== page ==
Our work and results were organized into a slide deck and lecture, which we presented on May 4, 2023, at Columbia to industry experts from academia, city government, and private practice, working in real estate, finance, architecture, and urban planning. We subsequently received an incredible amount of feedback from various stakeholders on how to make progress on this critical issue affecting almost three-quarters of New Yorkers. As we continue our work, we plan to publish and disseminate the research more widely to aid informed discussions throughout New York and the surrounding region.
The lab has also been studying New York State Governor Kathy Hochul's housing proposal. What is the status of that project?
Since Governor Hochul announced the New York Housing Compact in March, it has caused quite a stir. It was met with more criticism than support, and did not go through this year as it did not pass budget negotiations. The criticism was particularly strong in neighborhoods that feared the compact would override local-level authority on land use, increase the mixed-income population, and change the character of the neighborhood. Given the comprehensive nature of the compact in addressing housing challenges, as well as the media attention it has received, our intention was to effectively understand the compact’s proposals, and communicate this information in an accessible manner.
We explored each housing instrument featured in the compact, and its impact on targeted localities, particularly in New York City and neighboring counties. Even though the compact didn’t pass, it presents a novel approach. We considered it to be a vital component of our research this semester, and developed tools to explain it in graphic ways. We believe similar housing policies will need to be considered and implemented in the future, to increase access to affordable housing in both the city and throughout the state.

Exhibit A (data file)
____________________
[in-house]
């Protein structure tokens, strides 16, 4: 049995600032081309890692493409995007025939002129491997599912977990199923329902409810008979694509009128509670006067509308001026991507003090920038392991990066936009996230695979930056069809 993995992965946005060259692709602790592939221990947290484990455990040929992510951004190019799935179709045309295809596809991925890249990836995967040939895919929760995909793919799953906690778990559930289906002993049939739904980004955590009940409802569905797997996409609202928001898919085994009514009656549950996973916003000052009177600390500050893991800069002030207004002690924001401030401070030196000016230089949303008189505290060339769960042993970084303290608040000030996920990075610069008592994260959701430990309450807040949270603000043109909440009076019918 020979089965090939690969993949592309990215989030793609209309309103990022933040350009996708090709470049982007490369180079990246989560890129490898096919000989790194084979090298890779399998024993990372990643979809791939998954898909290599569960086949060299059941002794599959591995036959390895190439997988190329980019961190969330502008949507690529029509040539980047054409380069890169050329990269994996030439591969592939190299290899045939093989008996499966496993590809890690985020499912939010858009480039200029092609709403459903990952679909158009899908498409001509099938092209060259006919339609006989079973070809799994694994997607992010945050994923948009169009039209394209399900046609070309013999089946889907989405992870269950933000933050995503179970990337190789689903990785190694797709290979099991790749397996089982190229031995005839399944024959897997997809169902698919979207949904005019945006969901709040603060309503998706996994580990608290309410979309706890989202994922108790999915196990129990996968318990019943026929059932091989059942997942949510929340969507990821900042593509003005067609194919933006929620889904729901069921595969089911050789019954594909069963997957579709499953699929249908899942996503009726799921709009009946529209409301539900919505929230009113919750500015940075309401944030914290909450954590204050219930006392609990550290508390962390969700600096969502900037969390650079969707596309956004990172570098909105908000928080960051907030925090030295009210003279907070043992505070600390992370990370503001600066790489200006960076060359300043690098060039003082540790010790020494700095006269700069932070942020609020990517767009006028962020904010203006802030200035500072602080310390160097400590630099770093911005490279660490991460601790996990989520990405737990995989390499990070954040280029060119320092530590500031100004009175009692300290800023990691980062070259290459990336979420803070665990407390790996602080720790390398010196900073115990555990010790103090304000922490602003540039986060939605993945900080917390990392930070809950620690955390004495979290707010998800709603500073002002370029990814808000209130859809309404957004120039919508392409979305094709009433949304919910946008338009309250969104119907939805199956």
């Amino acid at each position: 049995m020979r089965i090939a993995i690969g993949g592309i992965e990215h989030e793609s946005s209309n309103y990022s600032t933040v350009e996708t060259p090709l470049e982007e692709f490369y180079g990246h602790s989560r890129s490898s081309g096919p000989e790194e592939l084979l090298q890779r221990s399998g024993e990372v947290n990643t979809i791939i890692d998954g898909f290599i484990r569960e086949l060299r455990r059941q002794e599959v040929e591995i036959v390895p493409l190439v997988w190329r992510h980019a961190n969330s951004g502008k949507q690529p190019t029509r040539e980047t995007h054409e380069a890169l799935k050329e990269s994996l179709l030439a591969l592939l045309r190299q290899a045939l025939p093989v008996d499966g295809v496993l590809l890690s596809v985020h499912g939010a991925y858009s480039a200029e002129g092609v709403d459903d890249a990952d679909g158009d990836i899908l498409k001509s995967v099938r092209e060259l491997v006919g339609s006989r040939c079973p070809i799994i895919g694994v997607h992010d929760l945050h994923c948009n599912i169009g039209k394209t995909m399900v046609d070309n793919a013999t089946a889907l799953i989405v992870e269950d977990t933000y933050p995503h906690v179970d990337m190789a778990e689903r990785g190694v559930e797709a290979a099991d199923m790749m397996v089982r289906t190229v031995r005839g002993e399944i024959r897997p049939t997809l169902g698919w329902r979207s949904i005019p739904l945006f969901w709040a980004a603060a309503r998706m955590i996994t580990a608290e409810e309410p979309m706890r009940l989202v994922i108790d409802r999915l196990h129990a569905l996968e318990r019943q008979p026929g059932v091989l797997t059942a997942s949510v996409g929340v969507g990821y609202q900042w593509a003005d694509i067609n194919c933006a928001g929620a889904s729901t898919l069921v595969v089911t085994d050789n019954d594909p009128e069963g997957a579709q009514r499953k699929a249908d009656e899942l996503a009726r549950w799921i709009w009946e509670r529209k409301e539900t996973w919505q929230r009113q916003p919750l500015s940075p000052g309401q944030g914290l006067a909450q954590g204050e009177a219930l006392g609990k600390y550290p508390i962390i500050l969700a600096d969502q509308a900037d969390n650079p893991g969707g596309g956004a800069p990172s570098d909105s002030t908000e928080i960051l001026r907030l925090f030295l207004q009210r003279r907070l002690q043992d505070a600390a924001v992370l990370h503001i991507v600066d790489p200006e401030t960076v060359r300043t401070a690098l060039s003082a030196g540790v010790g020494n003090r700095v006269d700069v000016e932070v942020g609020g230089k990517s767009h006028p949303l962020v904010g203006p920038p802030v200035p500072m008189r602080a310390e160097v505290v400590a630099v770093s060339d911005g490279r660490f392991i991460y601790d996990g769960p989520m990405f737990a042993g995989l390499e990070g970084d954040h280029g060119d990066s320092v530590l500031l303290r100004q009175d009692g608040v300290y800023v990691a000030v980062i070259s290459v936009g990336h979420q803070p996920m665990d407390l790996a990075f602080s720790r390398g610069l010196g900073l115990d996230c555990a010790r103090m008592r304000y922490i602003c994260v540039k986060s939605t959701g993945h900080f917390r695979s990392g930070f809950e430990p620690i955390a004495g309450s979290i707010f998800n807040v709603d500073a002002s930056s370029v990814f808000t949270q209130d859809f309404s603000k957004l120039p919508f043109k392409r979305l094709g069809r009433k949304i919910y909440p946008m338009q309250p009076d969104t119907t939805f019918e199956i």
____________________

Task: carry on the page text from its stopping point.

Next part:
Any other lab projects?
There are two themes we have been researching that need further exploration.
Rethink the shelter system—New York City has spent over $33,000 per homeless person since the Department of Homeless Services was set up in 1993. With the homeless population skyrocketing in recent years, this expenditure reached $3.1 billion in 2021 alone, with most of the budget going to shelter operations. Yet less than 30% of shelter-seeking families are eligible due to onerous conditions, and the fact that shelters remain a major source of building violations. People remain in the shelter system for up to three years on average, stuck in poor living conditions. We need to improve this system to prevent opportunistic operators from exploiting New York's right-to-shelter law, and reimagine how people can avoid a housing crisis.
Universal Basic Income—UBI has been a polarizing topic ever since Andrew Yang brought it up during the 2020 Democratic primaries. While routinely billed as ridiculously expensive and un-American in the way it seemingly disincentivizes the desire to work, there are case studies in Alaska, North Carolina, California, and Finland with clear results. Given how housing is often the single largest household expenditure and one of the most important bills in a household, we researched UBI as a tool to reduce the rent burden in a potentially less expensive way. The idea of UBI targeted to households most at risk of becoming homeless is an expensive proposition. However, it would cost six times less than the current shelter system.
Housing affordability in New York City is complex and varied. It engages physical systems and technologies, design, policy, and economics. These factors dramatically influence the quality of life of all New Yorkers. Our study demonstrates how the lack of affordable housing limits the city and makes it less stable. Changing the current conditions and making housing progressively more affordable will require collaborative, dramatic action.